Less than a million people still on JobKeeper
As Australia braces for the end of JobKeeper, new figures show the number of people getting the payment dropped below a million for the first time in February.
Preliminary data from the ATO shows 10,000 businesses, employing around 90,000 staff, left the scheme in February.
But although more than 2.8 million workers and 680,000 businesses have left the scheme since its peak last year, there were still 980,000 whose pay packets were being subsidised in its final month.
The news comes days after Treasury officials revealed to the Senate they expect 150,000 people will lose their jobs after JobKeeper ends.
Victoria remained the state most dependent on JobKeeper in February, with 369,000 people getting the payment.
It was followed by NSW with 327,000 people.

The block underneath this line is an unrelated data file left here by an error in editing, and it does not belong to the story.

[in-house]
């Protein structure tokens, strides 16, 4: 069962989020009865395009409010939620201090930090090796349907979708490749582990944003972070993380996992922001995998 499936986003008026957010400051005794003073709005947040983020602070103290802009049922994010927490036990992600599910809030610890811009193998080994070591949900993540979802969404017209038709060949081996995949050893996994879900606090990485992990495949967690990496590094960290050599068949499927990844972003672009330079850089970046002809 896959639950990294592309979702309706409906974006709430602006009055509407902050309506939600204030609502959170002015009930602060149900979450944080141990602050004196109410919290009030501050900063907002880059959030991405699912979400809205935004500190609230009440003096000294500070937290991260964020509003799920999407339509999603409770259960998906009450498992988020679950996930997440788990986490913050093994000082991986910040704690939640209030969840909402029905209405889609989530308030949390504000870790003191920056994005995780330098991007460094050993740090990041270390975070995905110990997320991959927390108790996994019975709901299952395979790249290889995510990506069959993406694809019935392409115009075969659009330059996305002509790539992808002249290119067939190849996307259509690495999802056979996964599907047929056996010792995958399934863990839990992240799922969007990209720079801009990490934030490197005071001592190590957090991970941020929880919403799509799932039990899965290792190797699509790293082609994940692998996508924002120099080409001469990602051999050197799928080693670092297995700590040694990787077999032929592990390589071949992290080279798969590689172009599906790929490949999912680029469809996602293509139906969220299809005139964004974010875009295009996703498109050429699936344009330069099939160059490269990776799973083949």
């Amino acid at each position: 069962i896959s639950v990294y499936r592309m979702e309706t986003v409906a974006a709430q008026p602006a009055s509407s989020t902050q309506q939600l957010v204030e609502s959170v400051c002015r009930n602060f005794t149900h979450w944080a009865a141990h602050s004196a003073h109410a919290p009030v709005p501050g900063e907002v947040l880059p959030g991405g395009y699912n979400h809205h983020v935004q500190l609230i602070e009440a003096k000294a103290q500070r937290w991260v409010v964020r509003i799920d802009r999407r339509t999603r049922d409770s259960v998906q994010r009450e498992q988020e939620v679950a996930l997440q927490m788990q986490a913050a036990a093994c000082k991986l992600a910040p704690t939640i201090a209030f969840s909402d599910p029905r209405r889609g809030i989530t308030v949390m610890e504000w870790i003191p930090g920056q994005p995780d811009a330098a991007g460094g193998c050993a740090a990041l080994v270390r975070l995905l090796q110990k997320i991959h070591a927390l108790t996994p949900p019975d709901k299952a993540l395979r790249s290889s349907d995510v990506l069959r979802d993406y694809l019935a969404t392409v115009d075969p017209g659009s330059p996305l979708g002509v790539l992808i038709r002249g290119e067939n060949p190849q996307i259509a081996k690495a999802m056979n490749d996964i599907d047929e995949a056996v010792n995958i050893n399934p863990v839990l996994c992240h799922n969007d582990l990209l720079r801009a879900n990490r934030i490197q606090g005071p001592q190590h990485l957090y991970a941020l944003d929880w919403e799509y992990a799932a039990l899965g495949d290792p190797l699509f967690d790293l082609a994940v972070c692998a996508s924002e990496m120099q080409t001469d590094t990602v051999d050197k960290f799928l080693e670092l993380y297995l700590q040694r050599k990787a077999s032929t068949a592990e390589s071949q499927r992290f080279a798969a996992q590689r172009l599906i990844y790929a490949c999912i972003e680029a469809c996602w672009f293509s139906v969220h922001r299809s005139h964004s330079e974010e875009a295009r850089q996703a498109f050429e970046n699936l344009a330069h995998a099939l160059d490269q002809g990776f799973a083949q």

Treasurer Josh Frydenberg said the JobKeeper program had helped to keep businesses afloat and Australians in jobs at the height of the pandemic.
"Just because JobKeeper has come to an end does not mean the government's support has," he said.
"Our Economic Recovery Plan will continue to support the economy through targeted support measures as well as tax cuts, business incentives and a record investment in skills and training, and infrastructure."
Treasury Secretary Steven Kennedy told the Senate last week he did not think the end of JobKeeper would mean a massive increase in unemployment.
He said it was appropriate for the program to end as other support measures took effect, and to allow the economy to continue adjusting.
In Treasury's view "it distorts wage relativities, dampens incentives to work, hampers labour mobility and the reallocation of workers to more productive roles, and keeps businesses afloat that would not be viable without ongoing support."
But Labor's Amanda Rishworth said "now is absolutely not the right time" to end JobKeeper.
Originally published as Less than a million people still on JobKeeper